The ‘khap mahapanchayat’ in Kandela village of Jind district in Haryana on Wednesday (February 3) has spelt a fresh set of problems for the BJP-Jannayak Janata Party (JJP) alliance in the state. The khaps across Haryana have unanimously decided to boycott BJP-JJP leaders.
The khaps have also decided to pressure the JJP to withdraw its support to the BJP. A JJP pullout can lead to the Khattar government’s fall. In the 2019 assembly polls, the BJP won 40 seats out of 90 and formed the government in post-poll alliance with Dushyant Chautala-led JJP which won 10 seats.
In the face of the agitating farmers’ growing pressure, the JJP is running out of options. Deputy Chief Minister Dushyant Chautala has maintained that he will resign if the assured minimum support price (MSP) is withdrawn, but the farmers remain unconvinced.
“We have banned the entry of BJP-JJP leaders in villages. They will face a social boycott. The onus is on JJP which presented themselves as a farmers’ party in the 2019 elections. They need to prove themselves that they really stand by the farmers by withdrawing support, otherwise they would go the way their parent party Indian National Lok Dal (INLD) vanished,” said Tekram Kandela, president of Kandela Khap.
JJP in a lose-lose situation
The JJP was carved out of the INLD in 2018 by Dushyant Chautala. The INLD’s huge cadre of Jat and farmer supporters, especially the youth, soon shifted allegiance to the JJP. The Jats comprise 27 per cent of the Haryana population while the farmers make for 60 per cent of the share of the electorate. The two sections have always been seen as kingmakers in Haryana, and both of them have now boycotted the BJP-JJP alliance.
Political analyst Rohtas Nagura told The Federal that while the BJP is losing some of its support base because of the farmer’s protest, the JJP is set to lose everything if it doesn’t disassociate with the BJP.
“Dushyant used the image of his great grandfather Devi Lal, who is hailed as the tallest farmers’ leader in Haryana to get seats in the 2019 assembly elections. Since the JJP is a new party, its entire political career is at stake now,” Nagura said.
“On the other hand, the Chautala family is mired in several corruption cases, including the one involving Dushyant’s grandfather Om Prakash Chautala and his father Ajay Singh Chautala,” Nagura said. In January 2013, a Delhi court sentenced OP Chautala and his son Ajay Chautala to 10 years’ imprisonment under various provisions of the IPC and the Prevention of Corruption Act for illegally recruiting over 3,000 unqualified teachers.
“But as soon as Dushyant extended his support to the BJP in the 2019 elections, both were given bail, which they continue to enjoy. Dushyant needs to be with BJP to save his family members. The BJP has given a clear hint of what it can do if the JJP tries to withdraw its support following a Delhi court on January 30 framing money laundering charges against OP Chautala in the disproportionate assets case,” Nagura said.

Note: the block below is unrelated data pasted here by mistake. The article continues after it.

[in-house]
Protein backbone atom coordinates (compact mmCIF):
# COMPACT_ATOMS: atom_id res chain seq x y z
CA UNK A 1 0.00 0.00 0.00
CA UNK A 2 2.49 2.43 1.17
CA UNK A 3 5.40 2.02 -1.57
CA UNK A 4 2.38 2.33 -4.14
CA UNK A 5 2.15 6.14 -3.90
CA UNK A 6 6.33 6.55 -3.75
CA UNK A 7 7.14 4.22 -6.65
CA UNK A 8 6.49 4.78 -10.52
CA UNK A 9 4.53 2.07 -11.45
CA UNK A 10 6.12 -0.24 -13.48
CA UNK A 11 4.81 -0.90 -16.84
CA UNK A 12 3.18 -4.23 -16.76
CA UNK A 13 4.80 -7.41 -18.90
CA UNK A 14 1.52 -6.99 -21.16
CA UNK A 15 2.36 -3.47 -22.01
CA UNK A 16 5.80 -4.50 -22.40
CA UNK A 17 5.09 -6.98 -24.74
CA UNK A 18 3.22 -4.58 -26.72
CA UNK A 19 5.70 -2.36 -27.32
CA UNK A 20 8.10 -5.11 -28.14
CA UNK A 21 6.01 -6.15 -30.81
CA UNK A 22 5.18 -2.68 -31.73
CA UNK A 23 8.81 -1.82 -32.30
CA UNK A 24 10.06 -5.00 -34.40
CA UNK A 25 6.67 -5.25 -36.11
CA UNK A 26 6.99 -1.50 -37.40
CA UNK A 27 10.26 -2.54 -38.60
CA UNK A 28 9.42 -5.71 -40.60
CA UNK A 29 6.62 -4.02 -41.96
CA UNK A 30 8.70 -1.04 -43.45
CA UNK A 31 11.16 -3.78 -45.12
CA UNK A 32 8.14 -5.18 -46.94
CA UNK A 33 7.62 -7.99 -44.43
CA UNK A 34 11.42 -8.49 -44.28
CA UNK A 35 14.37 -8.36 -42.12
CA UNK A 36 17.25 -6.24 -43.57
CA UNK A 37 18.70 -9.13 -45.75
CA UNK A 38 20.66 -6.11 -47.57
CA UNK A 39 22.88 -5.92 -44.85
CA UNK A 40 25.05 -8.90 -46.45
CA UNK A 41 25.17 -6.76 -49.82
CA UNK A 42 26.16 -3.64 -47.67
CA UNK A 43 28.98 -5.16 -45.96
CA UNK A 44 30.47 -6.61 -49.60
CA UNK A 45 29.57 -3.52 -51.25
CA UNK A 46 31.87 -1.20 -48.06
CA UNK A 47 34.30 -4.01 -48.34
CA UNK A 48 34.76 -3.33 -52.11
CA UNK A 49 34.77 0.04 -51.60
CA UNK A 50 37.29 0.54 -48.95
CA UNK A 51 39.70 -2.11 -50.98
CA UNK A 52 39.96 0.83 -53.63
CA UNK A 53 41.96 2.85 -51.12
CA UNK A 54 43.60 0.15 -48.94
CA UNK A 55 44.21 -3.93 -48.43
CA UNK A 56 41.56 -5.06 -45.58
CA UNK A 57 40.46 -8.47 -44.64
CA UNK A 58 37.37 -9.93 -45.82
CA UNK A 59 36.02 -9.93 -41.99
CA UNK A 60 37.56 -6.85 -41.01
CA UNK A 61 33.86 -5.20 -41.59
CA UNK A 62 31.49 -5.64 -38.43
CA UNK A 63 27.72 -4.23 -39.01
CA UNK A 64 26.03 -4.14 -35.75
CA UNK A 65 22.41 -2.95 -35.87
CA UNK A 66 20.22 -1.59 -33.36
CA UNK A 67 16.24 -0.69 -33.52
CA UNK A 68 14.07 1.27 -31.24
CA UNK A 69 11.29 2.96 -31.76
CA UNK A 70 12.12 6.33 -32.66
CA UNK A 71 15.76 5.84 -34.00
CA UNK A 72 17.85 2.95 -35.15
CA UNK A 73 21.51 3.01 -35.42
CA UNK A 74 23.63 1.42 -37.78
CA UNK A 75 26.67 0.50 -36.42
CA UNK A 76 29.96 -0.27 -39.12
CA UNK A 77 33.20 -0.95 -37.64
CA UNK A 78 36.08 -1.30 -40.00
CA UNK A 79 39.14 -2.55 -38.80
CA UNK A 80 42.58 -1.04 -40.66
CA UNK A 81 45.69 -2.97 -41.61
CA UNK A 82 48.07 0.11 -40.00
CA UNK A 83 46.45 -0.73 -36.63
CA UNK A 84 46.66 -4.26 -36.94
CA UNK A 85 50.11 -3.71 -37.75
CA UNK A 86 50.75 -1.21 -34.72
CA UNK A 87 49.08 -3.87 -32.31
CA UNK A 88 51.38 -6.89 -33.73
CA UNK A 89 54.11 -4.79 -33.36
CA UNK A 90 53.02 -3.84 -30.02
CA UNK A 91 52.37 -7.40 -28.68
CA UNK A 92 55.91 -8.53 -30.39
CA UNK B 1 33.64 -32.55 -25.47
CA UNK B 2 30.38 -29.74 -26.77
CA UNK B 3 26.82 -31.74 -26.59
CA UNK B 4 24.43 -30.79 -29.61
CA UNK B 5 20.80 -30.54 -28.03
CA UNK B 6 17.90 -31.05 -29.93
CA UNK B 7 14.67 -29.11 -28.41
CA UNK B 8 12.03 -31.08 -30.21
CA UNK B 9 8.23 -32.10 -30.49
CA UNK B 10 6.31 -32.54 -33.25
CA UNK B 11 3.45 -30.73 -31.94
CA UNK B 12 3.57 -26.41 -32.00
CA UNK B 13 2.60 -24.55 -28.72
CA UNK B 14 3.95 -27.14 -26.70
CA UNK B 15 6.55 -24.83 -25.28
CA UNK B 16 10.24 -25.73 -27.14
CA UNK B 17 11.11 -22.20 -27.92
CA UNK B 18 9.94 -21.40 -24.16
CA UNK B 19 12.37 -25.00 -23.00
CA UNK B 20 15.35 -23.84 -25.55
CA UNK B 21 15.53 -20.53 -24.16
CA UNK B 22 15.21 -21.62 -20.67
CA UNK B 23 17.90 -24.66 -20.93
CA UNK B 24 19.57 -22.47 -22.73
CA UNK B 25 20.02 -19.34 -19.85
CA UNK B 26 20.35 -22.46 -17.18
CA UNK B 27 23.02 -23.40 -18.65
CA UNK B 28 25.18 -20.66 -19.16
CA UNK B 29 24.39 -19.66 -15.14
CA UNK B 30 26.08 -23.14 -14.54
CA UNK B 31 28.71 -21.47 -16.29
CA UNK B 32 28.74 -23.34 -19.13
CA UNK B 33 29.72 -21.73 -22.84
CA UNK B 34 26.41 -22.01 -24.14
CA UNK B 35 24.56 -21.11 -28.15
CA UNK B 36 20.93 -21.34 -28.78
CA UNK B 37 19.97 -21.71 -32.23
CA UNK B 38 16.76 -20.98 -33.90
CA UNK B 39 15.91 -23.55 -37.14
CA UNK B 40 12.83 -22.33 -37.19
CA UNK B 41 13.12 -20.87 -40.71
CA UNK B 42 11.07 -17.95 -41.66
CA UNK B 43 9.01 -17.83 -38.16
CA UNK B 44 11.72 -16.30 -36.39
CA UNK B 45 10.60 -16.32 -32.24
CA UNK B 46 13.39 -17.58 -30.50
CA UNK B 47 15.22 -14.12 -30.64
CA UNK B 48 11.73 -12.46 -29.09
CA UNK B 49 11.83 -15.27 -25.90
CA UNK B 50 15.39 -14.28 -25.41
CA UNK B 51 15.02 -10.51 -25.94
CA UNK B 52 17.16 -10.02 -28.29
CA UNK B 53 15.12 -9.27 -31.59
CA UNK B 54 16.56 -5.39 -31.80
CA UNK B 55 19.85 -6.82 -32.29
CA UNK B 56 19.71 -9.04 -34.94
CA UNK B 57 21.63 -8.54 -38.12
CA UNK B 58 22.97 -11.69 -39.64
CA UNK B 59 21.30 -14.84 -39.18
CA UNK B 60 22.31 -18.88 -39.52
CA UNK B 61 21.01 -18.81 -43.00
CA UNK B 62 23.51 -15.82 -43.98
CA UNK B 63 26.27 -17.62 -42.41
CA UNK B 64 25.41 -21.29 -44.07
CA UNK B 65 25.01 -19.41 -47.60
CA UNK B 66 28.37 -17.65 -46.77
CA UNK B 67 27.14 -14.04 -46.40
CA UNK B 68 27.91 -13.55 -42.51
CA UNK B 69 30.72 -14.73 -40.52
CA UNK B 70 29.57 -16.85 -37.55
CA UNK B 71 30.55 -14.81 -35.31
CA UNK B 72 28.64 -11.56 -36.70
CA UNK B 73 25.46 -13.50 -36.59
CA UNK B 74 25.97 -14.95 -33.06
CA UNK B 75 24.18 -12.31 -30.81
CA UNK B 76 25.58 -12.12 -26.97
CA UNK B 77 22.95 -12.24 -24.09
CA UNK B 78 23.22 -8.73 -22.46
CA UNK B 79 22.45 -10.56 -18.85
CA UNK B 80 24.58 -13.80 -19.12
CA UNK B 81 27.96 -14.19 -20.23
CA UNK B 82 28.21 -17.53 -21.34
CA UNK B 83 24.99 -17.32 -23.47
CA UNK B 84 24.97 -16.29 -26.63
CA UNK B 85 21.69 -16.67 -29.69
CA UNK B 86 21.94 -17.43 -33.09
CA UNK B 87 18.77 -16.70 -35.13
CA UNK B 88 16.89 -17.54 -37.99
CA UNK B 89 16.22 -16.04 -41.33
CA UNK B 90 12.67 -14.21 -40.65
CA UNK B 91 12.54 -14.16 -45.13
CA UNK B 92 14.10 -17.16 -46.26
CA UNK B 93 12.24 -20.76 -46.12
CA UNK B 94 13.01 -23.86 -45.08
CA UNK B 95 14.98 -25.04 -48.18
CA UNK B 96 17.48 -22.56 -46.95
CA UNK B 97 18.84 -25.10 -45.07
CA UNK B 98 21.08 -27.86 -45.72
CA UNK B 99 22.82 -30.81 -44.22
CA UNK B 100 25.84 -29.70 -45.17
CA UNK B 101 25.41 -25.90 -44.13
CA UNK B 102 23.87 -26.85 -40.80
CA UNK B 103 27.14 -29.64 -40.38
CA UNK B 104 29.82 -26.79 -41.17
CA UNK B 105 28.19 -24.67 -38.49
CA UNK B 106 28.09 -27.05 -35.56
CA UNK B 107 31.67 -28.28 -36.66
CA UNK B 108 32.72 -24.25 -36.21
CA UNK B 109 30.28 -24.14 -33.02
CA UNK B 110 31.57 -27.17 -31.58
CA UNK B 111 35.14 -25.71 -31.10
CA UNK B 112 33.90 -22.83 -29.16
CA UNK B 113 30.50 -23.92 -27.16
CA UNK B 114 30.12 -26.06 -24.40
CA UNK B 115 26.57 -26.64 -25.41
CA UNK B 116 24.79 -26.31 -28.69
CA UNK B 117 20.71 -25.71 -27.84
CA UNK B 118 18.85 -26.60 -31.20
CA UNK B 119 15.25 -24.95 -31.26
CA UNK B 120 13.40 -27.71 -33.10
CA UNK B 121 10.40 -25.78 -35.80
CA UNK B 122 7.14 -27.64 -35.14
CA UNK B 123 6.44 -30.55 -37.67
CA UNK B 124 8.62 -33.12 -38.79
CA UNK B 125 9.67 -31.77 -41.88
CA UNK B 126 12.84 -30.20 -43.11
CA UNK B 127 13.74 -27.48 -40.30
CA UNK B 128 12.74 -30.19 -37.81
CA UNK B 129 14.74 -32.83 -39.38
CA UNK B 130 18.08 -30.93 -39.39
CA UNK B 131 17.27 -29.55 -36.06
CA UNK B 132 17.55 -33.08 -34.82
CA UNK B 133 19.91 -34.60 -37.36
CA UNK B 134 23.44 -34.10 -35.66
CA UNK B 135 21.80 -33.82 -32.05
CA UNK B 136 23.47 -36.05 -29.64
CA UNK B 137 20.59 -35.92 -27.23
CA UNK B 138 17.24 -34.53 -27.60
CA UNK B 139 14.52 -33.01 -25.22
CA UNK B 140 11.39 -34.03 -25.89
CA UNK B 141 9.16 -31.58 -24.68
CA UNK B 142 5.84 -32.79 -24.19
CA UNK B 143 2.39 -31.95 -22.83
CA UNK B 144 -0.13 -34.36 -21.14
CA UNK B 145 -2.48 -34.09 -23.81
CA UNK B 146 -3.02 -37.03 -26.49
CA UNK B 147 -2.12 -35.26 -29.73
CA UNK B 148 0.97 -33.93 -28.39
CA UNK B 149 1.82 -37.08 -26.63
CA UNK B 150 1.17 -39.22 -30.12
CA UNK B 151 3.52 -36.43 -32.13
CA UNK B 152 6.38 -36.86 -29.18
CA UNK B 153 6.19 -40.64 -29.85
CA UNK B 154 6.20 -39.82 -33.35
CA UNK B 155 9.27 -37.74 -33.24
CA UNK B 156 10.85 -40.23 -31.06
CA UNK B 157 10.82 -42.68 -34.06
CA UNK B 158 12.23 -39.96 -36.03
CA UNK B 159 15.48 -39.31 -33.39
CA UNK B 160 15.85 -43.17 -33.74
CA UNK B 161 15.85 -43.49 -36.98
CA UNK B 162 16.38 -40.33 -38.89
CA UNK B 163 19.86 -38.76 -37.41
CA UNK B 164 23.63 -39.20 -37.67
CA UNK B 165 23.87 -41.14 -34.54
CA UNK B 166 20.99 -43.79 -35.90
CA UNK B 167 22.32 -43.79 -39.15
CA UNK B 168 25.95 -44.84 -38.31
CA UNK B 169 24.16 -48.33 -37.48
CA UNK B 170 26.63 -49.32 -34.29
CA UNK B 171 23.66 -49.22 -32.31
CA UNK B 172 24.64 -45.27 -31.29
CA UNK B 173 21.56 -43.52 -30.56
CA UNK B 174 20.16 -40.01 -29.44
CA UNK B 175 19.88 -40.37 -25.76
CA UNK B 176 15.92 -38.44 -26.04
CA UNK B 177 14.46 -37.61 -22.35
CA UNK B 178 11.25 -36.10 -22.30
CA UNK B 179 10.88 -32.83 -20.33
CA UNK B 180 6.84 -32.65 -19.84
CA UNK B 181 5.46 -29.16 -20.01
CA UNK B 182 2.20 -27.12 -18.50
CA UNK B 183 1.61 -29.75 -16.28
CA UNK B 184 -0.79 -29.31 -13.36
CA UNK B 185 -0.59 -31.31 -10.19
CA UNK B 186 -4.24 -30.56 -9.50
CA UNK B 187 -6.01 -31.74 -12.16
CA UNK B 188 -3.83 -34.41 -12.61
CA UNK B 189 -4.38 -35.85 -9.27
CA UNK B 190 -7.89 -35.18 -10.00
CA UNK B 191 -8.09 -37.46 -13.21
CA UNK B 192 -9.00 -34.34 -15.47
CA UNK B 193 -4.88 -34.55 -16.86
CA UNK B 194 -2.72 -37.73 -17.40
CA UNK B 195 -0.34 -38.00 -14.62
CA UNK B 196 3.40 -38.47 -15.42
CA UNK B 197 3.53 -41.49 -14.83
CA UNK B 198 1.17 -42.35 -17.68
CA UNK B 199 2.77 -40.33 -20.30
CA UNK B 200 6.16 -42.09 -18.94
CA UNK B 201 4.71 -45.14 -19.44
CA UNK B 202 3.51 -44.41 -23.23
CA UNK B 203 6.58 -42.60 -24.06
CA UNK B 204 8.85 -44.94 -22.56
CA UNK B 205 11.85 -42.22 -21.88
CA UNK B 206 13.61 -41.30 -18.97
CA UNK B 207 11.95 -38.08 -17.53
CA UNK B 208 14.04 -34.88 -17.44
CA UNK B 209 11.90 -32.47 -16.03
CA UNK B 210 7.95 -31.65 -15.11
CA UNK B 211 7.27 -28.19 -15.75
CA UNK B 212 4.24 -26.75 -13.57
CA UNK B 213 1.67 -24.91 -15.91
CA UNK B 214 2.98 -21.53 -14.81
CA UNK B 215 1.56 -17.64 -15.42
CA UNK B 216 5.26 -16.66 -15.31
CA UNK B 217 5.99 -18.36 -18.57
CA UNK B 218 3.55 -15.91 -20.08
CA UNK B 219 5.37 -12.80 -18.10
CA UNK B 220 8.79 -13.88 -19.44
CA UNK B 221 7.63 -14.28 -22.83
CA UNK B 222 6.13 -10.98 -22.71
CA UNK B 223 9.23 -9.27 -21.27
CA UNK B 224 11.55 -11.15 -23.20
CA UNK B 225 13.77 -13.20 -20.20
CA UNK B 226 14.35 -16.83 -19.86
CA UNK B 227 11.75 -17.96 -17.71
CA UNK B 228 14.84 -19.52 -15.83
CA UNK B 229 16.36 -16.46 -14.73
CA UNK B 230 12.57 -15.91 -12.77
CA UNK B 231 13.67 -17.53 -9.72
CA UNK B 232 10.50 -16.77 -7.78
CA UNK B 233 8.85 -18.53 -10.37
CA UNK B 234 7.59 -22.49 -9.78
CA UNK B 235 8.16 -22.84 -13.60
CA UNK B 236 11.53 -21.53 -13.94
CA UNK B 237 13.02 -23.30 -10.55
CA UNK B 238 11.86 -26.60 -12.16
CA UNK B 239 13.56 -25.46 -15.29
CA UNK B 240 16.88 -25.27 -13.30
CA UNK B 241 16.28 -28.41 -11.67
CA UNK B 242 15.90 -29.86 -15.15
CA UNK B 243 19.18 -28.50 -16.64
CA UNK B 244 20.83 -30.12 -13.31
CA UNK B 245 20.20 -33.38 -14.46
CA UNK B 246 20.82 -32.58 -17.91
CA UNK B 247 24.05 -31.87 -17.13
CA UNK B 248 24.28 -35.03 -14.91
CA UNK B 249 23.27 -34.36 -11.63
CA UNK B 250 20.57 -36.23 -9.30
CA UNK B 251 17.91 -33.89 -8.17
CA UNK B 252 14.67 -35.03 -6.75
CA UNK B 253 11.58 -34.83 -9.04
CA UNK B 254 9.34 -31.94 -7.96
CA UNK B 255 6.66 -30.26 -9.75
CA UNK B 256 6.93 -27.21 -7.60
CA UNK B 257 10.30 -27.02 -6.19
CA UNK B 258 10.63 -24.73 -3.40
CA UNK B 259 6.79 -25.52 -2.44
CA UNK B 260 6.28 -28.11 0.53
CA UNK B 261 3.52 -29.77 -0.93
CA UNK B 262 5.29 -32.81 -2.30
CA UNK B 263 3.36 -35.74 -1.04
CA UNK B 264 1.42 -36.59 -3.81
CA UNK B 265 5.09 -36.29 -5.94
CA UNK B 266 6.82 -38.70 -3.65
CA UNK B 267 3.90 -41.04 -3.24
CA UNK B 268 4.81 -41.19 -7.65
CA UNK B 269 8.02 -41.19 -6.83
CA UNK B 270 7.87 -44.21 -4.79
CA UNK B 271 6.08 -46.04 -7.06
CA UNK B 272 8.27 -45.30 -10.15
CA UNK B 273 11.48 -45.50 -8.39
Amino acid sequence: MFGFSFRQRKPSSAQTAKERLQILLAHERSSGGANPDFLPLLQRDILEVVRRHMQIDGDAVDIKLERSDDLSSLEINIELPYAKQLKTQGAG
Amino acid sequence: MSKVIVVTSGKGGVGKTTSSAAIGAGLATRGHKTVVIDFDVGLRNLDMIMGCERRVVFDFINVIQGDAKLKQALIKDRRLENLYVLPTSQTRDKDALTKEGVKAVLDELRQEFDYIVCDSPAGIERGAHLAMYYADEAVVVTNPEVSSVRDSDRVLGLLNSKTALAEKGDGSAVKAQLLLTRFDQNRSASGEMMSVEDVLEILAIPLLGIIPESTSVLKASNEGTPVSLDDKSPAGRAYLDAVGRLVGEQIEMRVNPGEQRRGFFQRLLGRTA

Therefore, for Dushyant, it’s like walking on a razor’s edge: on one hand, his party needs to prove its loyalty to farmers and, on the other, Dushyant needs to save his family members from jail.
On yet another front, seven out of 10 JJP MLAs have extended their support to the protesting farmers. Inderjit Singh Goraya, the JJP’s district president in Karnal, quit the party recently over the contentious farm laws. Senior INLD leader Abhay Chautala seems to have taken a moral high ground over his arch political rival Dushyant Chautala by resigning from the Assembly over the farm laws.
Amarjeet Dhandha, a JJP legislator from Julana, told The Federal that the party supports farmers. “To remain with the BJP or withdraw support is a decision to be taken by the party leadership. We really don’t have a say in that. In alliance politics, such problems happen. However, it goes without saying that JJP supports farmers completely,” said Dhandha.
BJP’s Jat leaders in dilemma
BJP’s former chief parliamentary secretary Rampal Majra, a Jat leader, has quit the party over the agriculture laws in solidarity with the farmers. “I fully stand with the farmers. I believe that these laws are not only anti-farmer but when implemented will adversely impact other sections of the society too”, he told the media.
Senior BJP Jat leader Chaudhary Birender Singh also supports farmers. “Being the grandson of Sir Chhotu Ram, who dedicated his life to farm reforms, I can’t sit idle and see farmers sitting on a dharna for their future,” he said, adding the Centre must meet the farmers’ demands as soon as possible.
Haryana’s Agriculture Minister JP Dalal, a Jat, has already let his displeasure be known at the new farm laws, saying these laws don’t have any mechanism to control the prices.
Another senior Jat legislator from BJP in Haryana told The Federal, that he felt helpless now. “The government is adamant on its stance and farmers on theirs. We can’t leave the government or the farmers. We want farmers and the government to resume talks and come to a solution as soon as possible,” he said.
Nagura said, “The khaps, Jats and farmers have decided to not vote the BJP-JJP alliance in the 2024 elections. As of now the question is about JJP – whether it would withdraw its support and force re-elections in the state.”